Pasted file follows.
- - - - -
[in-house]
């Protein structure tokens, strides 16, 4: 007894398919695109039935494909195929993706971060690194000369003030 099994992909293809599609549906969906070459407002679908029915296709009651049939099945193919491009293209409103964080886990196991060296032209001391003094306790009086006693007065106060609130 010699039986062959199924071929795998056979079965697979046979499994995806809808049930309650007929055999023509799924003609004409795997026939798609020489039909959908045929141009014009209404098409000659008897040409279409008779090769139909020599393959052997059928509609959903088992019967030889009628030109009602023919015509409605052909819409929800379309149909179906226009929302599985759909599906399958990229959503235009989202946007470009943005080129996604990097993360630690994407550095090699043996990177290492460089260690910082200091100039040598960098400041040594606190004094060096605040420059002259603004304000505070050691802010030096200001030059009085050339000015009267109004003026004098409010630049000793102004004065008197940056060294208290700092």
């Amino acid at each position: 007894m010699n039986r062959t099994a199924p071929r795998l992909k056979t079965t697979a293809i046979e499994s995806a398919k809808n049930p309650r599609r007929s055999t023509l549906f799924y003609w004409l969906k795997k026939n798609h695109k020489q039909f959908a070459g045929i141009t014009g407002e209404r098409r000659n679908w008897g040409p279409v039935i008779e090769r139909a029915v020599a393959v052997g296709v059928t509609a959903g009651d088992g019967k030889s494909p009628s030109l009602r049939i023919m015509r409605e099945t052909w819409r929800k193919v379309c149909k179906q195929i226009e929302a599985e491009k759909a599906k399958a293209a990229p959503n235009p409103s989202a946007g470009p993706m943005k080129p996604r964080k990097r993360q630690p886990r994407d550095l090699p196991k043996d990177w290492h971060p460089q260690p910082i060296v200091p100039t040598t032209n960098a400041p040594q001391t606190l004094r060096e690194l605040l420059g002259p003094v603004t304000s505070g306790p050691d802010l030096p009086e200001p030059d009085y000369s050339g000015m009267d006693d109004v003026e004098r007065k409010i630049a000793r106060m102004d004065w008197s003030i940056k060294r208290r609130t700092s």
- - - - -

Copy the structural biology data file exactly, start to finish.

[in-house]
């Protein structure tokens, strides 16, 4: 007894398919695109039935494909195929993706971060690194000369003030 099994992909293809599609549906969906070459407002679908029915296709009651049939099945193919491009293209409103964080886990196991060296032209001391003094306790009086006693007065106060609130 010699039986062959199924071929795998056979079965697979046979499994995806809808049930309650007929055999023509799924003609004409795997026939798609020489039909959908045929141009014009209404098409000659008897040409279409008779090769139909020599393959052997059928509609959903088992019967030889009628030109009602023919015509409605052909819409929800379309149909179906226009929302599985759909599906399958990229959503235009989202946007470009943005080129996604990097993360630690994407550095090699043996990177290492460089260690910082200091100039040598960098400041040594606190004094060096605040420059002259603004304000505070050691802010030096200001030059009085050339000015009267109004003026004098409010630049000793102004004065008197940056060294208290700092």
């Amino acid at each position: 007894m010699n039986r062959t099994a199924p071929r795998l992909k056979t079965t697979a293809i046979e499994s995806a398919k809808n049930p309650r599609r007929s055999t023509l549906f799924y003609w004409l969906k795997k026939n798609h695109k020489q039909f959908a070459g045929i141009t014009g407002e209404r098409r000659n679908w008897g040409p279409v039935i008779e090769r139909a029915v020599a393959v052997g296709v059928t509609a959903g009651d088992g019967k030889s494909p009628s030109l009602r049939i023919m015509r409605e099945t052909w819409r929800k193919v379309c149909k179906q195929i226009e929302a599985e491009k759909a599906k399958a293209a990229p959503n235009p409103s989202a946007g470009p993706m943005k080129p996604r964080k990097r993360q630690p886990r994407d550095l090699p196991k043996d990177w290492h971060p460089q260690p910082i060296v200091p100039t040598t032209n960098a400041p040594q001391t606190l004094r060096e690194l605040l420059g002259p003094v603004t304000s505070g306790p050691d802010l030096p009086e200001p030059d009085y000369s050339g000015m009267d006693d109004v003026e004098r007065k409010i630049a000793r106060m102004d004065w008197s003030i940056k060294r208290r609130t700092s």